Merimbula is the famed holiday 'resort' of the Sapphire Coast. It's situated between Tathra and Pambula on the coast and welcomes many thousands of eager tourists looking for the perfect coastal break.
Merimbula has a population of around 4,000 (far more in summer) and is situated around the beautiful coastal waterways of the Top and Back Lakes. These clean tidal lakes provide the perfect site for this holiday town. Their changing parade of blues each day, and the many water sports that can be enjoyed on the lakes, make Merimbula's pristine waterways a major attraction for locals and visitors alike.
As well, there are many and varied beaches to be enjoyed around Merimbula.
Gentle beaches suitable for small children are found around the lake foreshores while great surfing beaches outside the lake areas offer a variety of waves for board and body surfers - the beach at short point is particularly popular with boardsurfers. Other beaches around Merimbula include Main Surf, Bar and Middle beaches. Some are patrolled during the summer months and some offer BBQ facilities, changerooms and toilets.
Just about any water sport you could desire is available around Merimbula. Fishing fans are well catered for as well, with boat hire, ramps and other facilities easily arranged. One of the most popular fishing spots is the Merimbula wharf which provides deep sea fishing without the need of a boat.
For more, go to www.merimbulatourism.com.au
The magnificent stretch of coastline between Sydney and Melbourne is one of Australia’s most dramatic and naturally beautiful self-drive experiences. Along its length, the great waters of the Pacific Ocean, Tasman Sea and Bass Strait have carved out dramatic headlands and created beautiful coves and beaches. The ancient ranges that follow it inland are covered in vast expanses of national parks and forests protecting pristine lakes and rivers. Nestled amongst these natural wonders are dozens of quaint fishing villages, tiny colonial hamlets and thriving rural towns built by the country’s most adventurous settlers.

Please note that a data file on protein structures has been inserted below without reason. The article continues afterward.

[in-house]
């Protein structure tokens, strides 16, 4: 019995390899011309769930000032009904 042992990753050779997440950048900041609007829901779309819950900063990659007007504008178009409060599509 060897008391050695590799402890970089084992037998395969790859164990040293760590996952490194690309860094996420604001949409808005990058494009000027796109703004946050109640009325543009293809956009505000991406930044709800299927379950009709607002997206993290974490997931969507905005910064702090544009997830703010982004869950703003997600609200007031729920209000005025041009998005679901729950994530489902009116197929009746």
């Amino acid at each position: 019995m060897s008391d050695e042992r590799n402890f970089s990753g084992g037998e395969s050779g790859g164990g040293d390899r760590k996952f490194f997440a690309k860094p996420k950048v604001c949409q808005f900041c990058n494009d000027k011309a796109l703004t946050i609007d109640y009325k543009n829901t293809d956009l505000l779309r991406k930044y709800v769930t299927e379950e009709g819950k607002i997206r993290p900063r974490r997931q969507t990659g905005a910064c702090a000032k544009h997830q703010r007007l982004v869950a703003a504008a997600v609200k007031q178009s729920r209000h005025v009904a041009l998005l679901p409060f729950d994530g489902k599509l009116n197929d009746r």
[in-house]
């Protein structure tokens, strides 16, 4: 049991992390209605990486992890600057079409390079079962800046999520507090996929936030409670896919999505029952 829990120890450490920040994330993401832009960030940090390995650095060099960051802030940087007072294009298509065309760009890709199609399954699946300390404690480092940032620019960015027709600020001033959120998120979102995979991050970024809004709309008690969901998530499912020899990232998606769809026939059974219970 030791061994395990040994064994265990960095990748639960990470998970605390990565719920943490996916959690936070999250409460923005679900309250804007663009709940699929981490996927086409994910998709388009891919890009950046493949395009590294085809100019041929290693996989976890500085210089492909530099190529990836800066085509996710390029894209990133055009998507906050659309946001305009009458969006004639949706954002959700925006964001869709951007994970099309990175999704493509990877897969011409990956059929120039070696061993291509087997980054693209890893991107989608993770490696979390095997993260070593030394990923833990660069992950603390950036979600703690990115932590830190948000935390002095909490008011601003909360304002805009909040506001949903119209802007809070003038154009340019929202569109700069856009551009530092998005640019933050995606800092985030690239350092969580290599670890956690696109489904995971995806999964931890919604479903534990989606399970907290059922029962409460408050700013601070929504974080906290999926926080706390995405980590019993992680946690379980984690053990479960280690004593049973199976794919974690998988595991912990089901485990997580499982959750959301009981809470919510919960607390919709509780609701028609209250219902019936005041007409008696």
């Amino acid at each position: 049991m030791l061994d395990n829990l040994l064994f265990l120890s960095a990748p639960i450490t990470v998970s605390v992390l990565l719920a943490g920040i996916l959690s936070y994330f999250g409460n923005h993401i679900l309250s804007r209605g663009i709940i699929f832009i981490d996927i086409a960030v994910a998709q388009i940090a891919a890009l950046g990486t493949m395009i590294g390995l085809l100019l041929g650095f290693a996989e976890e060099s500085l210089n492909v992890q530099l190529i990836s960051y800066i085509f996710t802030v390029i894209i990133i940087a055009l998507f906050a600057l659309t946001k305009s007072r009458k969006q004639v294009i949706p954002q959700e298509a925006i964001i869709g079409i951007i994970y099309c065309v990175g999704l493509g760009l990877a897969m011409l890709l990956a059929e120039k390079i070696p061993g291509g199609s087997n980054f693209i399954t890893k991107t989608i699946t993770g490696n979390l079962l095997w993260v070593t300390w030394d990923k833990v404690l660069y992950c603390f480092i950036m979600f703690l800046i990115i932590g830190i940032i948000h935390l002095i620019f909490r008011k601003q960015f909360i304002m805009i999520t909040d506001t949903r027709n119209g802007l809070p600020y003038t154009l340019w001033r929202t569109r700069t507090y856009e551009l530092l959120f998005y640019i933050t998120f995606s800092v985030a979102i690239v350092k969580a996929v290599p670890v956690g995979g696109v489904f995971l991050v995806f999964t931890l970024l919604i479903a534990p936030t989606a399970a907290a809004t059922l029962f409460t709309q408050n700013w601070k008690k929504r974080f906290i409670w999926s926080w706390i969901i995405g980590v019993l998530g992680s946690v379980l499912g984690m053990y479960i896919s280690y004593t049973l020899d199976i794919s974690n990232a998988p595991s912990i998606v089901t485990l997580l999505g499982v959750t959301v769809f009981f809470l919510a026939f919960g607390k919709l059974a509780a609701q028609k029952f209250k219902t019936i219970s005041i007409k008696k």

The coast provides you with the whole range of sensory experiences. You can surf the big Tasman swells, dive the many wrecks, do some blue water sailing, go whale spotting or share the beach with seals, dolphins and sea birds. Or take time out to enjoy the delights of its famous seafood.
As you move along it, the landscape constantly changes its character and moods – from the placid blues and pastoral greens of the NSW coast, to the brilliant white sands of Jervis Bay, the massive, unspoiled wilderness of the Croajingolong National Park and the awesome breadth of Ninety Mile Beach and the Gippsland Lakes, Australia’s largest inland waterway.
The journey climaxes at Wilsons Promontory, the southern most point of mainland Australia, where you can explore small, hidden bays, see wildlife in its natural habitat, and visit the historic lighthouse. Then you gently wind your way to Melbourne via Phillip Island where you can see the famously cute little penguins parading along the beach. On the Mornington Peninsula, indulge yourself in a luxurious country retreat, enjoy innovative regional cuisine and superb local wines and visit grand gardens.
Drive the alternative inland route from Lakes Entrance to Melbourne via Walhalla taking in the beautiful green countryside, magnificent vistas, mountain scenery and historic villages. Walhalla became one of Australia's richest gold towns following the discovery of gold in 1863. Today, strolling past its lovingly restored period buildings provides you with an authentic experience of that golden era. Frozen in time, Walhalla is home to only to 20 people.
Sydney to Melbourne Coastal Drive and the Sydney to Melbourne Heritage Drive are among Australia's most extraordinary road trips driving between Australia's two major cities, including Canberra and Jervis Bay